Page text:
Already known for his groundbreaking long take car scene from 2006's Children of Men, Alfonso Cuarón one-upped himself with the release of the 2013 science fiction thriller Gravity. The film opens with an amazing 17-minute long take, beginning with a stunning view of Earth from orbit and ending with an astronaut (Sandra Bullock) flung away into the blackness of outer space. While Cuarón won't give away all the secrets behind the making of this shot (and who can blame him?), we do know the crew created a special cage-like lighting rig, which was able to rotate lights around the actors at high speed to give the illusion they were spinning or flipping in zero gravity. No matter how it was achieved, there's no question that this long take will remain Cuarón's calling card for a long time—until he raises the bar yet again.

Strange Days (1995)

Although it was a commercial failure when it premiered in 1995, Kathryn Bigelow's sci-fi thriller Strange Days deserves a second look. Particularly impressive were the many point-of-view shots which served as a main part of the film's plot (as neural recordings which were then sold on the black market). The film opens with one of these point-of-view "SQUID" recordings, which is also an extended long take that sets the tone for the rest of the movie.

In the shot, a group of criminals attempt to rob a Chinese restaurant and are pursued by police onto the rooftops, where the criminal making the recording falls to his death after trying to jump between buildings. While the three-minute take does contain a couple of very well-hidden cuts, the overall effect is that of one continuous shot, which was filmed expertly by camera operator James Muro (with the help of a stuntman for the building jump.)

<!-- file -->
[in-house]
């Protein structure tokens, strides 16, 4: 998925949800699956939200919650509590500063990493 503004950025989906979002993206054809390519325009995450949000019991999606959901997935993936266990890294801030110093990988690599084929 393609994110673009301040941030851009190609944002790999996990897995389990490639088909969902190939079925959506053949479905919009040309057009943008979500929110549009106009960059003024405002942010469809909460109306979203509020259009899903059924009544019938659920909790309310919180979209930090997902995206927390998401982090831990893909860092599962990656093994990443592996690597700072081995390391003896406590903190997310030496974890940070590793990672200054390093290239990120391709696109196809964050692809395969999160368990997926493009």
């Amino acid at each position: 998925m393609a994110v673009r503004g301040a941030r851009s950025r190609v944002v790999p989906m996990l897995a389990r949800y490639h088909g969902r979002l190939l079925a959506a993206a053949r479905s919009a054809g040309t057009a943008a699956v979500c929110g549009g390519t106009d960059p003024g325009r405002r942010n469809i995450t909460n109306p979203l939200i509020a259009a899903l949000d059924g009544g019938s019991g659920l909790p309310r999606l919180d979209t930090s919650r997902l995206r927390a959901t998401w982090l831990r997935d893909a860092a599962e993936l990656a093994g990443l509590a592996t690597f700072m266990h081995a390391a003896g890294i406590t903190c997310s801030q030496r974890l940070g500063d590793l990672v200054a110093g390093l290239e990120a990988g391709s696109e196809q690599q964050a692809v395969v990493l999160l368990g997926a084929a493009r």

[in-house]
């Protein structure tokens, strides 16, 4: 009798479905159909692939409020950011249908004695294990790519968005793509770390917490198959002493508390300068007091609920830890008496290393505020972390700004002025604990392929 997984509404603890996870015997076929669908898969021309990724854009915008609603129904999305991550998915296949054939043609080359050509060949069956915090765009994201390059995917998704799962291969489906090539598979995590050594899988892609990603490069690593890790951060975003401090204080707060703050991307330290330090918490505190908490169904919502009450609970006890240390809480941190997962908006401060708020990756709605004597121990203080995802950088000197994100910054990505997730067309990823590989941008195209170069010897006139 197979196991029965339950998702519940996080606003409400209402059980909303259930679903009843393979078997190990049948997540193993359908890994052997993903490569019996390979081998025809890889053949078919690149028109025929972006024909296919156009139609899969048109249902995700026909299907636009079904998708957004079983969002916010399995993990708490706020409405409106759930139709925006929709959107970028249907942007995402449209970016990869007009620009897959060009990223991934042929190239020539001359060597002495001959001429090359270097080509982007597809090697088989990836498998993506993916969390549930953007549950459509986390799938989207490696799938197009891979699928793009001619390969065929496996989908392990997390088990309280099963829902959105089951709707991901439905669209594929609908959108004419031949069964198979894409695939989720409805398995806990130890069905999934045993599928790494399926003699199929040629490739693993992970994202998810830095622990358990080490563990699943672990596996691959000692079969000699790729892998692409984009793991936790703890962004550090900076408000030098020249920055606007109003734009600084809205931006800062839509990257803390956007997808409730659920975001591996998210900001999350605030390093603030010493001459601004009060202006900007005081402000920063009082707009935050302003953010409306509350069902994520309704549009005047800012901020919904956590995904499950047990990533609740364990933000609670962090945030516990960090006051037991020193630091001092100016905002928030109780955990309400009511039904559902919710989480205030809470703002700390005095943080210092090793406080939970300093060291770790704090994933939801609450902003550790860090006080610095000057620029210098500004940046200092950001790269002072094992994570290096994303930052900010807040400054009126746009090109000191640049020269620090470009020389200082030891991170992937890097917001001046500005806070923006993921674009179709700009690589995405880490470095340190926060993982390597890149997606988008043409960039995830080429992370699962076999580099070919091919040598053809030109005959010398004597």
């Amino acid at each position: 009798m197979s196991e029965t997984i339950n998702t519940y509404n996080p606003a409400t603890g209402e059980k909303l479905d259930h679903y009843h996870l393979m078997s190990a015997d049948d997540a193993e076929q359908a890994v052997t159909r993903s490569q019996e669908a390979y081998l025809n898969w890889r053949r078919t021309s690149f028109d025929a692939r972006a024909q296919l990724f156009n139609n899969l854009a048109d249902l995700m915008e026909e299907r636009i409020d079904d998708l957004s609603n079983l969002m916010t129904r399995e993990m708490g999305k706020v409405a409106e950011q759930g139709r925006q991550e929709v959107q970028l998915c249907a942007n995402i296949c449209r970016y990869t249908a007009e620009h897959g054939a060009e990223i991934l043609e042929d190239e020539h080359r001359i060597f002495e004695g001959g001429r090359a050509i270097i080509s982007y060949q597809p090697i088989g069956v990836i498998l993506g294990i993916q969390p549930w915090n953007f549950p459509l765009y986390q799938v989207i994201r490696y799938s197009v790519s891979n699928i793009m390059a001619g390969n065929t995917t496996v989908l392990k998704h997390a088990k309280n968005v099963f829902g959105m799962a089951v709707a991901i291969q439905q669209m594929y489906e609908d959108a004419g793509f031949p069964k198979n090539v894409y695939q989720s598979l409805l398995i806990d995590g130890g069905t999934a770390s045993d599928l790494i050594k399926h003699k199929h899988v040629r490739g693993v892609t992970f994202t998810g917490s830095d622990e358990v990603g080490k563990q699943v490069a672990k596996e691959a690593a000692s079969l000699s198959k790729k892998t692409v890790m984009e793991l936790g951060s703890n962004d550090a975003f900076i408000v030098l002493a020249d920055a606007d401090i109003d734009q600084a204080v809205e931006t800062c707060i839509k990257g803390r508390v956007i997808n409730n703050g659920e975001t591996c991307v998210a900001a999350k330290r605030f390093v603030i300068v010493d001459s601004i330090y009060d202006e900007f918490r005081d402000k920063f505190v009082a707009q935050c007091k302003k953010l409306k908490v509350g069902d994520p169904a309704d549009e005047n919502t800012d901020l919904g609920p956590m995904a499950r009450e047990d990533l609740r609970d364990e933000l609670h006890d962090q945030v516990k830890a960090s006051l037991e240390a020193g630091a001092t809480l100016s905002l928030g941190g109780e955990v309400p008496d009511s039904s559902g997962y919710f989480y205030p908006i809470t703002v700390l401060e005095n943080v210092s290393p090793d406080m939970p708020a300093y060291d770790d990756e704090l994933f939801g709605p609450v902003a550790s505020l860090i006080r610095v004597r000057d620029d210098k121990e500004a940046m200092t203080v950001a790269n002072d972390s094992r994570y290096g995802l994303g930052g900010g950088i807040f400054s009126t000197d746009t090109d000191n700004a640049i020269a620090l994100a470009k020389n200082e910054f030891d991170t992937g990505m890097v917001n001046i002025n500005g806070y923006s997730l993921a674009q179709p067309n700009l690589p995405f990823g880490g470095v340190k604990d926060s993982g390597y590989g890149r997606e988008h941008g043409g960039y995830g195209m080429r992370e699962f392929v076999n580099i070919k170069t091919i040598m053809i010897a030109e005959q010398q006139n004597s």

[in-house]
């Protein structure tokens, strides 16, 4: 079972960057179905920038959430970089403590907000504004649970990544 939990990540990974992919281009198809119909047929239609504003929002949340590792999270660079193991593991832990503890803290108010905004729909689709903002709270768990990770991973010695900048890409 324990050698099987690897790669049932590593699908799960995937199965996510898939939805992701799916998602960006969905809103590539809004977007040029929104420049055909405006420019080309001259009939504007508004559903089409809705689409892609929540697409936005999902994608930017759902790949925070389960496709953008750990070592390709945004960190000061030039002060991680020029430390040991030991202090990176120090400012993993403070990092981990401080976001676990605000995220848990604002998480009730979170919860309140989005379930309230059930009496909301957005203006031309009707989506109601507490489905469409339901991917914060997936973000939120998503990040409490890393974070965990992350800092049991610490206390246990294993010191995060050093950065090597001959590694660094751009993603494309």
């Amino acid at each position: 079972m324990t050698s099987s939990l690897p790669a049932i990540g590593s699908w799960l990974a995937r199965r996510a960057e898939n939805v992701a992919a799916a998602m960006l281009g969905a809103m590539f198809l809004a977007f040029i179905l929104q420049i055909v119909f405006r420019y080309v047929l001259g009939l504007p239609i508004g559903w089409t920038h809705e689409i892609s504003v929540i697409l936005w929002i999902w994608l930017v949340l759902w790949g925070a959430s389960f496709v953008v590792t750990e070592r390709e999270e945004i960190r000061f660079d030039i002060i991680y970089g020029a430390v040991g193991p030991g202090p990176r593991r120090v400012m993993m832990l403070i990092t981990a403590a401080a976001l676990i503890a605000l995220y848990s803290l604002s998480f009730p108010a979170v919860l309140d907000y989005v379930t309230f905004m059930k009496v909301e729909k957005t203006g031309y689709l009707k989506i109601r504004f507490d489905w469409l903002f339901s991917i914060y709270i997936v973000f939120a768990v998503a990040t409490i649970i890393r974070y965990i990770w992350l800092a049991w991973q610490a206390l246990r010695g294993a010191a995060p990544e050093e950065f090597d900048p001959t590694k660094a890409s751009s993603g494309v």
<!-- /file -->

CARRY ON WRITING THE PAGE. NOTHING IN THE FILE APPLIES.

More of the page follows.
Bonfire of the Vanities (1990)

Director Brian De Palma has become known as a frequent champion of the long take; you can spot them in many of his films, including Carrie, Carlito's Way, Mission: Impossible, and The Untouchables. While many fans might point to the opening scene from the 1998 Nicolas Cage thriller Snake Eyes as his best example, it's surpassed by the similar tracking shot that opened De Palma's 1990 black comedy adaptation of The Bonfire of the Vanities. Like Snake Eyes, Bonfire was poorly received, but this shot stands out as a bright spot. The long take introduces us to Bruce Willis' character, who drunkenly makes his way from the basement parking garage of a hotel to the main lobby for a black-tie event surrounding the release of his book.

It's a masterfully choreographed shot, one that Steadicam operator Larry McConkey recalled took at least twelve takes to complete and even resulted in one crew member needing stitches. Even more impressive, McConkey managed to nail the shot (featuring several changes in position relative to Willis) while trailing a collection of other crew members—who had to synchronize their neighboring elevator so they all exited onto the upper floor at the same time.

The Sacrifice (1986)

Over the course of his career, Soviet filmmaker Andrei Tarkovsky (Solaris, Stalker) became known as a master of the long take, with many of his movies including masterful examples. Tarkovsky's final movie, filmed while he was suffering from terminal lung cancerThe Sacrifice is dotted with a number of long takes, the most moving of which marks the finale. 

In the climax of the film, the main character sets his house on fire, and Tarkovsky commences his long take once the fire starts to take hold. For six minutes, a wide angle reveals the drama unfolding with simple side-to-side tracking: the rapid progression of the fire, the weeping and disturbed man who set it, his stunned family (recently returned from a walk), the maid he had an affair with, and the ambulance that comes to take him away.

What's most remarkable about this long take was the effort involved: during the first attempt, Tarkovsky's camera jammed, rendering the take useless. The house had to be rebuilt quickly (at great expense) for a second try. In this take, the shot ends abruptly right after the house collapses—because the camera had run out of film.

Russian Ark (2002)

Unlike the previously mentioned "one-shot" Hitchcock film Rope (which hid its cuts in annoying close-ups of the actors' backs), Alexander Sokurov's 2002 historical drama Russian Ark is literally one 87-minute take. While director Mike Figgis achieved a similar running time first with his one-shot experimental film Timecode in 2000, Russian Ark sets the bar for complexity and beauty.